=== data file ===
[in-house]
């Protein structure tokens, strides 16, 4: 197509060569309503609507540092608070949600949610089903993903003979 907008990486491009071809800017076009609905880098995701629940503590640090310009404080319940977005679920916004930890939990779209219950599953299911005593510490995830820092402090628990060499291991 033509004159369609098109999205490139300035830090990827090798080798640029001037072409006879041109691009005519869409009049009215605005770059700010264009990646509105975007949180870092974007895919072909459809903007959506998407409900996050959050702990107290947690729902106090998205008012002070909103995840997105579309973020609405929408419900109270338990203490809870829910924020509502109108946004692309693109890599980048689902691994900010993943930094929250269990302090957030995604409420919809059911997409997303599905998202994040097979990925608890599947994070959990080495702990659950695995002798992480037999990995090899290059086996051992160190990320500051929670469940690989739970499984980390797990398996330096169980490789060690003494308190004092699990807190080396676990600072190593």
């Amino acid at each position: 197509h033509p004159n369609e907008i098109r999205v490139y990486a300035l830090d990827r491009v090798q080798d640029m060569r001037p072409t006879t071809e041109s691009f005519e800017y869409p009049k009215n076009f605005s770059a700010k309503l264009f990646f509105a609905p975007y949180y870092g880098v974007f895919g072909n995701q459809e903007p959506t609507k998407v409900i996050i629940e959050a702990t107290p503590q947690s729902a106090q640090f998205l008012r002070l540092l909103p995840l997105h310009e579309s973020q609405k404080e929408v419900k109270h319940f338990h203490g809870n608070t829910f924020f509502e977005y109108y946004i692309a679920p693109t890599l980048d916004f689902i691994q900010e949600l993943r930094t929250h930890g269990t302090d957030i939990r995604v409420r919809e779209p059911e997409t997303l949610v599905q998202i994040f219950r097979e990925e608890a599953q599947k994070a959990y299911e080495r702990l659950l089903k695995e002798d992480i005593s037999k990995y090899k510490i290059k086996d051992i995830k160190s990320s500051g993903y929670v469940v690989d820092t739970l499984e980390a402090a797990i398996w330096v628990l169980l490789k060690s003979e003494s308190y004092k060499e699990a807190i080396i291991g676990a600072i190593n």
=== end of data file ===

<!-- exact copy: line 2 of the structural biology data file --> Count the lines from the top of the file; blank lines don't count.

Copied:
């Protein structure tokens, strides 16, 4: 197509060569309503609507540092608070949600949610089903993903003979 907008990486491009071809800017076009609905880098995701629940503590640090310009404080319940977005679920916004930890939990779209219950599953299911005593510490995830820092402090628990060499291991 033509004159369609098109999205490139300035830090990827090798080798640029001037072409006879041109691009005519869409009049009215605005770059700010264009990646509105975007949180870092974007895919072909459809903007959506998407409900996050959050702990107290947690729902106090998205008012002070909103995840997105579309973020609405929408419900109270338990203490809870829910924020509502109108946004692309693109890599980048689902691994900010993943930094929250269990302090957030995604409420919809059911997409997303599905998202994040097979990925608890599947994070959990080495702990659950695995002798992480037999990995090899290059086996051992160190990320500051929670469940690989739970499984980390797990398996330096169980490789060690003494308190004092699990807190080396676990600072190593």